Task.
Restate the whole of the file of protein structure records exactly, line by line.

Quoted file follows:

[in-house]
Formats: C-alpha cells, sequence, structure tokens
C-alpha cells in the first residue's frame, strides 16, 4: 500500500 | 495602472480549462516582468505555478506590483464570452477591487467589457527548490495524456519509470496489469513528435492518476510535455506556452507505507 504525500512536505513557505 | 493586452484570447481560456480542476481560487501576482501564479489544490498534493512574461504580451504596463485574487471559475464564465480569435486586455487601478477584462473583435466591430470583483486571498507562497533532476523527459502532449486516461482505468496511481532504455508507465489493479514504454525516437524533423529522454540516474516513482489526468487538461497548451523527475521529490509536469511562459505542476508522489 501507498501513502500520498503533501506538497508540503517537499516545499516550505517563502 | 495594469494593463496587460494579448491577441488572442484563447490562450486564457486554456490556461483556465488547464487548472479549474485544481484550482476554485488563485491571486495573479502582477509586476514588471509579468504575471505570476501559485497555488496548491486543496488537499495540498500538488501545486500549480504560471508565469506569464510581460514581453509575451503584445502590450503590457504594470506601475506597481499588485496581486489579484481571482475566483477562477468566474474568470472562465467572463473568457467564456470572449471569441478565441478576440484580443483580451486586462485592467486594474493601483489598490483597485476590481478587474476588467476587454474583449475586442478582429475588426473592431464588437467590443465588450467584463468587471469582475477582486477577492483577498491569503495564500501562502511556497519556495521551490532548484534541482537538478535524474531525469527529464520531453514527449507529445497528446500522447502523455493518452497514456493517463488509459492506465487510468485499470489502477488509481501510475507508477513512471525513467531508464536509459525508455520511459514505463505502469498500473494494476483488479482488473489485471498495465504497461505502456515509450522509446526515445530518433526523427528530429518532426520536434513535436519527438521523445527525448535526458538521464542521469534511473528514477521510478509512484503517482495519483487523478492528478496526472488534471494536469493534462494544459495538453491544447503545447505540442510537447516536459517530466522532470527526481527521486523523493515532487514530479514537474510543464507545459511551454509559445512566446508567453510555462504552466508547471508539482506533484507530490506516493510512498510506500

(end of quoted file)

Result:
[in-house]
Formats: C-alpha cells, sequence, structure tokens
C-alpha cells in the first residue's frame, strides 16, 4: 500500500 | 495602472480549462516582468505555478506590483464570452477591487467589457527548490495524456519509470496489469513528435492518476510535455506556452507505507 504525500512536505513557505 | 493586452484570447481560456480542476481560487501576482501564479489544490498534493512574461504580451504596463485574487471559475464564465480569435486586455487601478477584462473583435466591430470583483486571498507562497533532476523527459502532449486516461482505468496511481532504455508507465489493479514504454525516437524533423529522454540516474516513482489526468487538461497548451523527475521529490509536469511562459505542476508522489 501507498501513502500520498503533501506538497508540503517537499516545499516550505517563502 | 495594469494593463496587460494579448491577441488572442484563447490562450486564457486554456490556461483556465488547464487548472479549474485544481484550482476554485488563485491571486495573479502582477509586476514588471509579468504575471505570476501559485497555488496548491486543496488537499495540498500538488501545486500549480504560471508565469506569464510581460514581453509575451503584445502590450503590457504594470506601475506597481499588485496581486489579484481571482475566483477562477468566474474568470472562465467572463473568457467564456470572449471569441478565441478576440484580443483580451486586462485592467486594474493601483489598490483597485476590481478587474476588467476587454474583449475586442478582429475588426473592431464588437467590443465588450467584463468587471469582475477582486477577492483577498491569503495564500501562502511556497519556495521551490532548484534541482537538478535524474531525469527529464520531453514527449507529445497528446500522447502523455493518452497514456493517463488509459492506465487510468485499470489502477488509481501510475507508477513512471525513467531508464536509459525508455520511459514505463505502469498500473494494476483488479482488473489485471498495465504497461505502456515509450522509446526515445530518433526523427528530429518532426520536434513535436519527438521523445527525448535526458538521464542521469534511473528514477521510478509512484503517482495519483487523478492528478496526472488534471494536469493534462494544459495538453491544447503545447505540442510537447516536459517530466522532470527526481527521486523523493515532487514530479514537474510543464507545459511551454509559445512566446508567453510555462504552466508547471508539482506533484507530490506516493510512498510506500